A new study links disrupted sleep to brain aging
The manifestations and problems of aging vary greatly from person to person. Some people experience more severe changes in the gray and white matter of their brain, which can lead to cognitive decline, while others can have milder changes or no change at all. Sleep disturbances are an important risk factor for dementia and could contribute to these changes, but previous studies have provided inconsistent results, according to Psypost.
Bad and interrupted sleep
In a recent study, published in the journal Neurobiology of Aging, researchers used multiple imaging techniques to explore how the brain relates to aging and sleep problems. They found that poor sleep quality and disrupted sleep are associated with accelerated brain aging, highlighting the importance of addressing sleep problems to maintain brain health in the elderly.
Sleep and MRI measurements
The study, conducted by researchers from the Universities of Nottingham and Birmingham, UK, included fifty healthy older volunteers, aged 65 or over. Participants underwent a two-week comprehensive sleep metrics assessment using charts and wrist-worn devices to monitor sleep-wake patterns and self-assess their sleep quality before undergoing an MRI session.
Associated independent component analysis
Using a method called correlative independent component analysis to analyze complex data from the brain, researchers discovered that as people age and experience sleep problems such as poor sleep quality or fragmented sleep, there is a decline in gray matter and white matter microstructure, highlighting the potential impact of sleep disorders. Sleep on the aging brain.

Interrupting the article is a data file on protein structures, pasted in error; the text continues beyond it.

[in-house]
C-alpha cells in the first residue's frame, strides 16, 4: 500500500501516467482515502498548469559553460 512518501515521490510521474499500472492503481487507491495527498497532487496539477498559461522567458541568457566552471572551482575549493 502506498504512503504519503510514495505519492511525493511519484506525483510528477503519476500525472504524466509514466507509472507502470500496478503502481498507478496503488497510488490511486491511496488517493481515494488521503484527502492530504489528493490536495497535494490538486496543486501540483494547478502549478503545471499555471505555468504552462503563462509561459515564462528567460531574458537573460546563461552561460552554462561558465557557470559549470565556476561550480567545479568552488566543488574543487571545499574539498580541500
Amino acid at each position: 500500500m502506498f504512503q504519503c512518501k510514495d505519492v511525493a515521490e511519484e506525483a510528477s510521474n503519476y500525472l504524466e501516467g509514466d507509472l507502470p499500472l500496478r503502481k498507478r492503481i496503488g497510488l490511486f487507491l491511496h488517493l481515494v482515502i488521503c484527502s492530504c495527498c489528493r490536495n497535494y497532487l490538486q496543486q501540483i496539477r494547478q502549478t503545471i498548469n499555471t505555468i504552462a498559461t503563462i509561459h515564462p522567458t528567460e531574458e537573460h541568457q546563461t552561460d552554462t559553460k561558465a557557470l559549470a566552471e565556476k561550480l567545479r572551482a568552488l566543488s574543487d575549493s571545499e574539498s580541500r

Two years older than the actual age
Also, by applying a technique to estimate the difference between a person's chronological age and brain age based on MRI data, the researchers found a significant association between poor sleep quality and accelerated brain aging, meaning that the brain looked about two years older than its actual age.
The findings highlight the importance of considering the effects of sleep problems on brain health as we age. By improving sleep quality and treating sleep disorders, there could be potential to mitigate the risks of cognitive decline and preserve healthier brains in later years.
The findings of the study, titled "The Relationship between Insufficient Sleep and Accelerated Brain Aging", represent an important step forward in understanding the relationship between sleep problems and brain aging, highlighting the potential impact of addressing sleep problems on maintaining brain health in the elderly.
The authors concluded that "given recent evidence that a deviation of a few years from standard brain aging is a hallmark of dementia, it is likely that sleep problems in healthy older adults should be considered a modifiable risk factor for dementia."
The findings also suggest the potential of a behavioral intervention to combat the effects of insufficient sleep on the aging brain.
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